Medicare Vs. Medicaid: What’s The Difference?
Medicare — and all the trimmings that come with it — can be confusing and difficult to navigate, even for the experts. Finding the right coverage for the right budget, finding out what, if any, savings you may qualify for, and staying up-to-date with changes to your policy can seem like an overwhelming task. Here we will break down two commonly confused terms: Medicare and Medicaid, and help you determine some key differences when it comes to finding out what program is right for you.
What Is Medicare?
Medicare is a federal health insurance program offered to U.S. citizens who are 65 and older. Younger people with disabilities, as well as as well as some younger people with disabilities who are on Social Security Disability Insurance (SSDI) (although eligibility typically happens after a 2 year waiting period following enrollment in SSDI). People with renal disease who require dialysis are also eligible.
Medicare comes broken into parts: Part A, B, C, and D. Each part covers different things, and comes with different enrollment procedures and costs. Here’s a basic breakdown of costs in 2022:
|Medicare Parts:||What It Covers:||Average Premium:||Average Deductibles and Coinsurance:|
|Part A||covers more expensive, long-term, and specialized healthcare needs, such as hospital in-patient stays, the costs of nursing homes and hospice, and sometimes in-home care.||Most people don’t pay a monthly premium for Part A (sometimes called “premium-free Part A“). If you buy Part A, you’ll pay up to $499 each month in 2022. If you paid Medicare taxes for less than 30 quarters, the standard Part A premium is $499. If you paid Medicare taxes for 30-39 quarters, the standard Part A premium is $274.||$1,556 deductibleDays 1-60: $0 coinsurance Days 61-90: $389 coinsurance Days 91 and beyond: $778 coinsurance per each “lifetime reserve day” after day 90Beyond lifetime reserve days: all costs|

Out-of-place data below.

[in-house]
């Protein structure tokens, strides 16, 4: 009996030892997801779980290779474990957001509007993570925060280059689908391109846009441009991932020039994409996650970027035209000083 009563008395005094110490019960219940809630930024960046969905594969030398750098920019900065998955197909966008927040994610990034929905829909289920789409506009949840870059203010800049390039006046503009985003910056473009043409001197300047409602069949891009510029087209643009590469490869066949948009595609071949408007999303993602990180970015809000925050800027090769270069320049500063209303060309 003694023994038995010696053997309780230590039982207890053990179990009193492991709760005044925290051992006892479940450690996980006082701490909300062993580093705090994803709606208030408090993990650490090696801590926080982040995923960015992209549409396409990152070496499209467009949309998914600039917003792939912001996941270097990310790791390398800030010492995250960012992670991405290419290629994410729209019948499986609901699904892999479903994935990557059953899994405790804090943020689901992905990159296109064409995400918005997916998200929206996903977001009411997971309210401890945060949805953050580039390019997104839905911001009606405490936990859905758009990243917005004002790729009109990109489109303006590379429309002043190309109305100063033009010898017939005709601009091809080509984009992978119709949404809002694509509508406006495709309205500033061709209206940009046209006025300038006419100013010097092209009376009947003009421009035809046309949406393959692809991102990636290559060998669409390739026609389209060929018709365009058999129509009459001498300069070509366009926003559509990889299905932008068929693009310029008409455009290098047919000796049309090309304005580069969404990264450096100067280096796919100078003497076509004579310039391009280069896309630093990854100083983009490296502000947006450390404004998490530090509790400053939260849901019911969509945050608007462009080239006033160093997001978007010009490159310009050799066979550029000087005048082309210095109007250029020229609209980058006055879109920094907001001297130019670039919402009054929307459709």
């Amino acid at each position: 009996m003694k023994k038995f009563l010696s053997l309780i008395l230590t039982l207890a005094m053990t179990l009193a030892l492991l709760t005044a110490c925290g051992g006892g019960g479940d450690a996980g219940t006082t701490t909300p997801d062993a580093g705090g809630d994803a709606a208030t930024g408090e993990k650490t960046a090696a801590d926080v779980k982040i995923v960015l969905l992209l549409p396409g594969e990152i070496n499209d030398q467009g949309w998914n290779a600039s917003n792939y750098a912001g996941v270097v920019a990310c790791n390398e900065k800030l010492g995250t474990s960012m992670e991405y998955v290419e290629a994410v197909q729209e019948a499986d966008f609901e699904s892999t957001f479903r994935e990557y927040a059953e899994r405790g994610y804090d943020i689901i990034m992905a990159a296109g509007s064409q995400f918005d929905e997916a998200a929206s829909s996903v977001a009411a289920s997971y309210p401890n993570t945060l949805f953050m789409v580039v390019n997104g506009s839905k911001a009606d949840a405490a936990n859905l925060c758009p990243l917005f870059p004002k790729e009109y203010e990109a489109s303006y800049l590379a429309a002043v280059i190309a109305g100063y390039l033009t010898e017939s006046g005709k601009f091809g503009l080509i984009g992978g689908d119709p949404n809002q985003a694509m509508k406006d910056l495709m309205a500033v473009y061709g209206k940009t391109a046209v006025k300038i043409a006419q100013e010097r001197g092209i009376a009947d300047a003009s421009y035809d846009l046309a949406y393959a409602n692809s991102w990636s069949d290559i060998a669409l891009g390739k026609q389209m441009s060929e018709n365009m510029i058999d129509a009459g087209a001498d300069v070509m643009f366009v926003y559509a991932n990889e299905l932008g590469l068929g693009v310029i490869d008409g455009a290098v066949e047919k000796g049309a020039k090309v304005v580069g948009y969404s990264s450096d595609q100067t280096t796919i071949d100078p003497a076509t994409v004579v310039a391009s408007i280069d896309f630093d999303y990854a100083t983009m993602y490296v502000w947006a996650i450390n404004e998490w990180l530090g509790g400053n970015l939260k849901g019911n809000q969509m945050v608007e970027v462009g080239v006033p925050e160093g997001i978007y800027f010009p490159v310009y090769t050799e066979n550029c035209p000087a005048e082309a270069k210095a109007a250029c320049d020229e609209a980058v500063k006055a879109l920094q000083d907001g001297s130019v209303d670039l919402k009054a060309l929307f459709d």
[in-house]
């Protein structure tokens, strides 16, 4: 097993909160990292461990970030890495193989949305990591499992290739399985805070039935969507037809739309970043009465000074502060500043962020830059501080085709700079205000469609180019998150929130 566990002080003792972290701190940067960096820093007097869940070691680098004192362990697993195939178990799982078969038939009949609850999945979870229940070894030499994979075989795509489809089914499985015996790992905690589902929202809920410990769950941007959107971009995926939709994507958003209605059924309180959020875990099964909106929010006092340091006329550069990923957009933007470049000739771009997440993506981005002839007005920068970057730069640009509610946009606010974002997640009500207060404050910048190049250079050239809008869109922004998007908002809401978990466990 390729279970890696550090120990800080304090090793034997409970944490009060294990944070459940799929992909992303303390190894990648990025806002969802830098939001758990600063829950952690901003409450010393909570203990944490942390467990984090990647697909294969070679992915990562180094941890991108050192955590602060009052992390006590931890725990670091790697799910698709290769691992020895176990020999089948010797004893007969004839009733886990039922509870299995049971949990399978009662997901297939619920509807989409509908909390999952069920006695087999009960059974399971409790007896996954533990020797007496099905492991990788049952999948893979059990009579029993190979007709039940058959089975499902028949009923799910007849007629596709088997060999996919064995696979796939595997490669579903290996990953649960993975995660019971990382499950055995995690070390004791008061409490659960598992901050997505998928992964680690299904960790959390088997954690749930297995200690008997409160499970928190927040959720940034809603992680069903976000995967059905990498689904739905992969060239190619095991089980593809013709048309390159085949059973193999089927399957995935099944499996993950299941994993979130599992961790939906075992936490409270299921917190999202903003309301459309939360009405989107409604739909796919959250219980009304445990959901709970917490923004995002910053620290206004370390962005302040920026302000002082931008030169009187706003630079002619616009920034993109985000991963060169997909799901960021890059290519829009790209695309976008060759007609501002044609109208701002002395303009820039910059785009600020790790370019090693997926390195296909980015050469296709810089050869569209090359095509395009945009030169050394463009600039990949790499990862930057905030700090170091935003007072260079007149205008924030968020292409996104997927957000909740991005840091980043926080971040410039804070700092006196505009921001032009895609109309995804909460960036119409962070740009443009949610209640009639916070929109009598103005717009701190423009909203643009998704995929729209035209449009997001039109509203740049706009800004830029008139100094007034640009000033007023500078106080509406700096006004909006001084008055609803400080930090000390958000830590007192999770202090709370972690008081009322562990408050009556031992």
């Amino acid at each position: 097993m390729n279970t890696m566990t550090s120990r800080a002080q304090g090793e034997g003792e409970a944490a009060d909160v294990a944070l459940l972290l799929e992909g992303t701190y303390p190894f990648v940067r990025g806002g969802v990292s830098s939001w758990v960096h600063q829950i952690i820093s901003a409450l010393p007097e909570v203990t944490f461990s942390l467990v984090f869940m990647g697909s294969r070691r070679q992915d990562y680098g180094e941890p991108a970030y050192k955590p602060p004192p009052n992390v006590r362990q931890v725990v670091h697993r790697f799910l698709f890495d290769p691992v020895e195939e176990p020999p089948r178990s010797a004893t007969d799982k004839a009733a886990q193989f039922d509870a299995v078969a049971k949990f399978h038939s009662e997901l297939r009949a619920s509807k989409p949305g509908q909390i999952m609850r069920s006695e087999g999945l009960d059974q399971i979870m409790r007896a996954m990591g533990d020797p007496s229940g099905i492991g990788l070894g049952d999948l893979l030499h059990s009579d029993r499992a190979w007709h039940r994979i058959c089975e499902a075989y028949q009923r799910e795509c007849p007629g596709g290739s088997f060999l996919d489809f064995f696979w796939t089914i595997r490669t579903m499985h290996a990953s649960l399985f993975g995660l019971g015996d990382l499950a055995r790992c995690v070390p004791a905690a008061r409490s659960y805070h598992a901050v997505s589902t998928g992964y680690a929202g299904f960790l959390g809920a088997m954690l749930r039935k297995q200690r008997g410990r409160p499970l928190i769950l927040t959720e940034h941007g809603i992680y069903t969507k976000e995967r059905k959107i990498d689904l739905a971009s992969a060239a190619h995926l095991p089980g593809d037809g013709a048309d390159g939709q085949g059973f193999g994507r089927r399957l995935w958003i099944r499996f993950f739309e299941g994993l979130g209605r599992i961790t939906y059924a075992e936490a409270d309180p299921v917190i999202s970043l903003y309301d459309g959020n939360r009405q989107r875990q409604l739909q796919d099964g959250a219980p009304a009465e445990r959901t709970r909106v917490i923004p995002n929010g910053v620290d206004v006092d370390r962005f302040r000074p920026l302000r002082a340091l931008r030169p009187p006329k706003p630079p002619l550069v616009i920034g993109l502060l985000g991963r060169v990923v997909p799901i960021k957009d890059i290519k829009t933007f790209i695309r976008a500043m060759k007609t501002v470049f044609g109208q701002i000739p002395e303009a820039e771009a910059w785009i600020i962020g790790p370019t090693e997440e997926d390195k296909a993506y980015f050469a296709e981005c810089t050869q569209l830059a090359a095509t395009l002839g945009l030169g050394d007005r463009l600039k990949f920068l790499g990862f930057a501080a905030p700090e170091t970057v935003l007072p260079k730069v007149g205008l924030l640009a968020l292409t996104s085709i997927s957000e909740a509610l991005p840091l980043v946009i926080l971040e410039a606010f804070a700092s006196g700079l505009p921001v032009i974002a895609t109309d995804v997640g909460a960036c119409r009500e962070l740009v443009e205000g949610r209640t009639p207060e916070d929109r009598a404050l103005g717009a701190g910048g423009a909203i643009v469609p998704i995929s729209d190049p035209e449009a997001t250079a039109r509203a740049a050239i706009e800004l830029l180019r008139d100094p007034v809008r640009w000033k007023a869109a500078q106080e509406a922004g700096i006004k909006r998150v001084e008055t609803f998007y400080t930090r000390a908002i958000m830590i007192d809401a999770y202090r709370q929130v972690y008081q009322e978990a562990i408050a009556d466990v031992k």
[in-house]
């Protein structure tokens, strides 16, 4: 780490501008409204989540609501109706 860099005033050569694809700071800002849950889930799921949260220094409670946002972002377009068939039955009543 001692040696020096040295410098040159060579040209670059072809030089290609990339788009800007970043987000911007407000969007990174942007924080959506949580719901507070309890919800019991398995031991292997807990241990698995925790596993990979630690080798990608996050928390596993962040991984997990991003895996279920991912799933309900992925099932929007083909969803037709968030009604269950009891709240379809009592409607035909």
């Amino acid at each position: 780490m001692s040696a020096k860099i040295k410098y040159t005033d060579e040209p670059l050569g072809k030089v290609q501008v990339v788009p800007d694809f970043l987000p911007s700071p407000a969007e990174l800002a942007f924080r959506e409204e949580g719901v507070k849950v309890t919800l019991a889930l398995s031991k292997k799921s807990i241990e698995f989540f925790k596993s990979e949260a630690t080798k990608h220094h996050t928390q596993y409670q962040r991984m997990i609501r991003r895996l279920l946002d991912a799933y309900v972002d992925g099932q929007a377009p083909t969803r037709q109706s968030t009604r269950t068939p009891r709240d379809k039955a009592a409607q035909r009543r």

|Part B||covers more routine care, such as doctors’ services, medical supplies, check ups, outpatient services, and preventative care.||The standard Part B premium amount is $170.10 (or higher depending on your income).||$233. After your deductible is met, you typically pay 20% of the Medicare-approved amount for most doctor services.|
|Part C||Medicare part C is a bit different, as it’s a Medicare Advantage plan.||It typically includes a prescription drug plan and it usually comes at little or no cost.||This varies by plan|
|Part D||covers prescription drugs, as well as shots and vaccinations.||The Part D monthly premium varies by plan (higher-income consumers may pay more).||On average, your Medicare Part D plan pays out around $4,430 as of 2022 before the gap begins.|
What Is Medicaid?
If you find yourself struggling to afford the cost of your healthcare, you may qualify for federal and state subsidies. This often comes in the form of Medicaid. Medicaid is a program administered by the states for those who qualify due to disability or low income. It covers some or all of the costs of Medicare. Medicaid can help cover services that Medicare doesn’t cover, or only partially covers, such as:
- Nursing home care
- Personal care
- Transportation to medical services
- Home- and community-based services
- dental, vision, and hearing services
How Do I Know If I Qualify?
According to medicare.gov, you may be eligible for Medicaid if you have limited income and are:
- 65 or older
- A child under 19
- Living with a disability
- A parent or adult caring for a child
- An adult without dependent children (in certain states)
What Does Medicaid Cover?
When you enroll in Medicaid, you may be able to get access to health care benefits such as:
• Doctor visits
• Hospital stays
• Long-term services and supports
• Preventive care (such as immunizations, mammograms, colonoscopies, etc.)
• Prenatal and maternity care
• Mental health care
• Necessary medications
• Vision and dental care (for children)
Can I Have Both Medicare and Medicaid?
It’s possible to qualify for both Medicare and Medicaid. If you qualify for both Medicare and Medicaid, it’s referred to as having “Dual Eligibility”. People who have both Medicare and full Medicaid will likely have all of their healthcare costs covered.
For More Information, Visit HealthCare.gov/medicaid-chip/getting-medicaid-chip to learn more about Medicaid. Visit Medicare.gov/contacts, or call 1-800-MEDICARE to get the phone number for your State Medical Assistance (Medicaid) office.